President Abraham Lincoln faced numerous challenges in the White House, but his tenure could have been over before it began.
The month before his February 1861 inauguration, tipsters claimed there was a plot to burn down the Back River Bridge and attack the train Lincoln was to ride into Washington.
That didn't happen—Lincoln ended up riding a special train through Baltimore in the middle of the night to evade wrongdoers—but it's one of the fascinating stories in Howard L. Smith Jr.'s new book "Up the Line: The Union Army in Southeastern Baltimore County & Southern Harford County."
Smith, an Essex native who now lives in Howard County, will talk about his book Wednesday at 6:30 p.m. at the Essex Library.
Smith was drawn to the topic 27 years ago, when he picked up a book by Fort McHenry historian Scott Sheads called "Baltimore During the Civil War." In an appendix, he saw a mention of the Civil War-era defense fort at Camp Stansbury, near the Back River bridge.
"It was a fortified camp and they list all those regiments that were there," he said. "Nobody ever told us about this stuff."
He has also spent 15 years as a Civil War reenactor with the Company E, 15th New Jersey Volunteer Infantry, which he enjoys just as much for the academics as for the excitement of mock skirmishes.
"I've been fortunate to be able to be involved in a lot of different battles over the years, which has always been a lot of fun. Smoke and guns and all that good stuff. It's also kind of a uniquely spirtual kind of thing," Smith said. "You can see for that brief moment you're back in time, and that happens throughout."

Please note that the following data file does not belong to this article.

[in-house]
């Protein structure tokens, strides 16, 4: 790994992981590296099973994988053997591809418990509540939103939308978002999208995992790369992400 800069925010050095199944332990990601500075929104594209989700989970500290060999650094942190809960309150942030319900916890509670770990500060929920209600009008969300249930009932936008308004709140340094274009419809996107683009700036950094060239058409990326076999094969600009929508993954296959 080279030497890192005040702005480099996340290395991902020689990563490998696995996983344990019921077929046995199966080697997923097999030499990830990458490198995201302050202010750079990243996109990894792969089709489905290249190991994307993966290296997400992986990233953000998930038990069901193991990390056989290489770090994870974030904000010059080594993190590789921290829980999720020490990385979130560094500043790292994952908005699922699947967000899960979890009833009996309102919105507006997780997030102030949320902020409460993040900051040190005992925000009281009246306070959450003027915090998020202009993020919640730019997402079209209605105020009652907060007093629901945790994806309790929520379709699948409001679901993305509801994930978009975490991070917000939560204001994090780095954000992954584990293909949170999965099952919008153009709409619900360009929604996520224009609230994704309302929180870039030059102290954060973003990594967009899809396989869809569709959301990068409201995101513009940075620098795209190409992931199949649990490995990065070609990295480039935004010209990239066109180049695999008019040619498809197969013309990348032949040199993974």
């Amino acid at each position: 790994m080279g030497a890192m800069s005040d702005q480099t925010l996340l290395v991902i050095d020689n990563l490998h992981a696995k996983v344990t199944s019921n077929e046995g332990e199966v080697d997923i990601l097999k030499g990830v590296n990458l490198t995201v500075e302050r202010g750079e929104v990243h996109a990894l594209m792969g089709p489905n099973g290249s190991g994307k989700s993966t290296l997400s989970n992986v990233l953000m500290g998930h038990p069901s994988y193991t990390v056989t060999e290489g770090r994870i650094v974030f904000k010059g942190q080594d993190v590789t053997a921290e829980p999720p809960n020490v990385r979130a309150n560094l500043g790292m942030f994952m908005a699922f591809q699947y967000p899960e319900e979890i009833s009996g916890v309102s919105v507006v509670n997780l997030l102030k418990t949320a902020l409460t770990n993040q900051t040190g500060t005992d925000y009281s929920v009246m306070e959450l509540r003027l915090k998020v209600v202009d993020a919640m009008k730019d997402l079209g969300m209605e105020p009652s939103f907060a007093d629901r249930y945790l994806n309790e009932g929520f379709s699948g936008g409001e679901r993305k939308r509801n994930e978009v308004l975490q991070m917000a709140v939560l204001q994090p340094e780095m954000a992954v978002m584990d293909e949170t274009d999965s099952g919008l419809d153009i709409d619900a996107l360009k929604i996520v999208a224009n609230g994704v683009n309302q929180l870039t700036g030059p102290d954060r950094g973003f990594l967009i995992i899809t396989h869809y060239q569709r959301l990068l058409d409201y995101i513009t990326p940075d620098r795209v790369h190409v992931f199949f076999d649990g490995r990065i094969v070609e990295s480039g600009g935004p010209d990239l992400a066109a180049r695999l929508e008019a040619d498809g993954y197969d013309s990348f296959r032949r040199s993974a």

Smith even got to appear in the 2003 Civil War film "Gods and Generals," which was shot in Maryland.
Smith started researching his book after retiring from the Maryland Department of Corrections in 2006. His research took him from the library at Gettysburg College to the Library of Congress.
The "line" in his book's title is the railroad line, the Philadelphia, Wilmington & Baltimore Railroad which ran for 37 miles from President Street Station to Perryville and passed through Essex and southern Harford County. The Lincoln incident was not the only piece of Civil War history to touch the area. A Confederate schooner was once captured in Back River.
Johns Hopkins, America's richest man in 1860, called the area home. A powerful Lincoln supporter, Hopkins pushed the B&O Railroad away from supporting the confederacy and later urged Lincoln to keep federal troops in Baltimore and Maryland to prevent the state from seceding, Smith writes.
"The fact that he was living in our district. Johns Hopkins, the richest guy in the US, was living in our relatively lower middle-class election district, was an amazing thing. It made me kind of want to thumb my nose at the Towson people," Smith said.
At his talk on Wednesday, Smith plans to bring Civil War memorabilia and reenactor gear with him, and even clothing to dress kids up in period clothes.
"It's very much a show and tell, and there will be bits and pieces with me, because they need to know how the Civil War soldiers lived," he said. "I'm dyeing a pair of sheep cotton socks up now just so I can show how bad the equipment was that the guys were issued."